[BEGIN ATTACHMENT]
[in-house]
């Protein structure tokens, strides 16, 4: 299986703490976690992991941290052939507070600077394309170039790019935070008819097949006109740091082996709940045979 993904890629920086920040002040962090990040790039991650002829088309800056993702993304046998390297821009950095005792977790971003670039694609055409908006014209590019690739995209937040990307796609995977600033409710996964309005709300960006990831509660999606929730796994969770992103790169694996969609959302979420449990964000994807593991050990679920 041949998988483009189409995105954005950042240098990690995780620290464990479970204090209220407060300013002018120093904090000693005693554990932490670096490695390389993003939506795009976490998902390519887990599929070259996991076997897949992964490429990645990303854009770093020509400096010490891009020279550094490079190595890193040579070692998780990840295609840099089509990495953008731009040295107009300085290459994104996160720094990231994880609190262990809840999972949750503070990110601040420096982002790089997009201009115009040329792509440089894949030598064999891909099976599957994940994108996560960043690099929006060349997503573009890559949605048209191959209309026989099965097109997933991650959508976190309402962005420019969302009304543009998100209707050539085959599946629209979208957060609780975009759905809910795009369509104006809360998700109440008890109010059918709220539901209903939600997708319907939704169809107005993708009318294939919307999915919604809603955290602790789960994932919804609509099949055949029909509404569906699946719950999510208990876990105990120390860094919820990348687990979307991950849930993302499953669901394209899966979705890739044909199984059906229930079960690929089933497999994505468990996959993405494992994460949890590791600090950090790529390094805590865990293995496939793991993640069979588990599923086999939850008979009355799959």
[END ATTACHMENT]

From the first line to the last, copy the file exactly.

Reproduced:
[in-house]
């Protein structure tokens, strides 16, 4: 299986703490976690992991941290052939507070600077394309170039790019935070008819097949006109740091082996709940045979 993904890629920086920040002040962090990040790039991650002829088309800056993702993304046998390297821009950095005792977790971003670039694609055409908006014209590019690739995209937040990307796609995977600033409710996964309005709300960006990831509660999606929730796994969770992103790169694996969609959302979420449990964000994807593991050990679920 041949998988483009189409995105954005950042240098990690995780620290464990479970204090209220407060300013002018120093904090000693005693554990932490670096490695390389993003939506795009976490998902390519887990599929070259996991076997897949992964490429990645990303854009770093020509400096010490891009020279550094490079190595890193040579070692998780990840295609840099089509990495953008731009040295107009300085290459994104996160720094990231994880609190262990809840999972949750503070990110601040420096982002790089997009201009115009040329792509440089894949030598064999891909099976599957994940994108996560960043690099929006060349997503573009890559949605048209191959209309026989099965097109997933991650959508976190309402962005420019969302009304543009998100209707050539085959599946629209979208957060609780975009759905809910795009369509104006809360998700109440008890109010059918709220539901209903939600997708319907939704169809107005993708009318294939919307999915919604809603955290602790789960994932919804609509099949055949029909509404569906699946719950999510208990876990105990120390860094919820990348687990979307991950849930993302499953669901394209899966979705890739044909199984059906229930079960690929089933497999994505468990996959993405494992994460949890590791600090950090790529390094805590865990293995496939793991993640069979588990599923086999939850008979009355799959």